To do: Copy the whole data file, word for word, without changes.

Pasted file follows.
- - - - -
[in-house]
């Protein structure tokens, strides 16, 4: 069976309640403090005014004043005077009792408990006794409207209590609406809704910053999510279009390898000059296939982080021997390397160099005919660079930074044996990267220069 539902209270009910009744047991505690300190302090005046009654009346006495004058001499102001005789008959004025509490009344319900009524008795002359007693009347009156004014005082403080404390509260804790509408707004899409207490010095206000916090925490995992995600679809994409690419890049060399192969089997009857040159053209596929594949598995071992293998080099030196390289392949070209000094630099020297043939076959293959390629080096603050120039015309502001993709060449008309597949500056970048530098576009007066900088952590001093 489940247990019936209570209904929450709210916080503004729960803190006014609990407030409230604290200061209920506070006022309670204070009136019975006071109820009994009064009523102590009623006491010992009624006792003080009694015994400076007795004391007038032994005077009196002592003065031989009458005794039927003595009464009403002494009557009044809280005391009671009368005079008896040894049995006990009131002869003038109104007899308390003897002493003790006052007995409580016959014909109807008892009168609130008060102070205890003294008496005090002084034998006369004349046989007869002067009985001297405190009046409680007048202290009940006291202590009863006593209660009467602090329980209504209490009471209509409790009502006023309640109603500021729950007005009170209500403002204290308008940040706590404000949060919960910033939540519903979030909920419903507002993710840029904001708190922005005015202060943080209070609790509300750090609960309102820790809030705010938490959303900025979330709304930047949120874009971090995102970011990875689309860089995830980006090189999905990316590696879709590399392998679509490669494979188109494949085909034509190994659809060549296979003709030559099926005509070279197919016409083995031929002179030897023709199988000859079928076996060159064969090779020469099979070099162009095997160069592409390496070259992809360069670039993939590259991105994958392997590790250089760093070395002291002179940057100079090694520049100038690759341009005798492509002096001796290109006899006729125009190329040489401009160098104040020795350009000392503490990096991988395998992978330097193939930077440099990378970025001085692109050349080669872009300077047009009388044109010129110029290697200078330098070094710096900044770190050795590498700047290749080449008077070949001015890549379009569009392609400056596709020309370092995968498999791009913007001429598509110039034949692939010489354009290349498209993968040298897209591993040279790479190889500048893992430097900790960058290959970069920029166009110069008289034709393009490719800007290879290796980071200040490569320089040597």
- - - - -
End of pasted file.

[in-house]
């Protein structure tokens, strides 16, 4: 069976309640403090005014004043005077009792408990006794409207209590609406809704910053999510279009390898000059296939982080021997390397160099005919660079930074044996990267220069 539902209270009910009744047991505690300190302090005046009654009346006495004058001499102001005789008959004025509490009344319900009524008795002359007693009347009156004014005082403080404390509260804790509408707004899409207490010095206000916090925490995992995600679809994409690419890049060399192969089997009857040159053209596929594949598995071992293998080099030196390289392949070209000094630099020297043939076959293959390629080096603050120039015309502001993709060449008309597949500056970048530098576009007066900088952590001093 489940247990019936209570209904929450709210916080503004729960803190006014609990407030409230604290200061209920506070006022309670204070009136019975006071109820009994009064009523102590009623006491010992009624006792003080009694015994400076007795004391007038032994005077009196002592003065031989009458005794039927003595009464009403002494009557009044809280005391009671009368005079008896040894049995006990009131002869003038109104007899308390003897002493003790006052007995409580016959014909109807008892009168609130008060102070205890003294008496005090002084034998006369004349046989007869002067009985001297405190009046409680007048202290009940006291202590009863006593209660009467602090329980209504209490009471209509409790009502006023309640109603500021729950007005009170209500403002204290308008940040706590404000949060919960910033939540519903979030909920419903507002993710840029904001708190922005005015202060943080209070609790509300750090609960309102820790809030705010938490959303900025979330709304930047949120874009971090995102970011990875689309860089995830980006090189999905990316590696879709590399392998679509490669494979188109494949085909034509190994659809060549296979003709030559099926005509070279197919016409083995031929002179030897023709199988000859079928076996060159064969090779020469099979070099162009095997160069592409390496070259992809360069670039993939590259991105994958392997590790250089760093070395002291002179940057100079090694520049100038690759341009005798492509002096001796290109006899006729125009190329040489401009160098104040020795350009000392503490990096991988395998992978330097193939930077440099990378970025001085692109050349080669872009300077047009009388044109010129110029290697200078330098070094710096900044770190050795590498700047290749080449008077070949001015890549379009569009392609400056596709020309370092995968498999791009913007001429598509110039034949692939010489354009290349498209993968040298897209591993040279790479190889500048893992430097900790960058290959970069920029166009110069008289034709393009490719800007290879290796980071200040490569320089040597």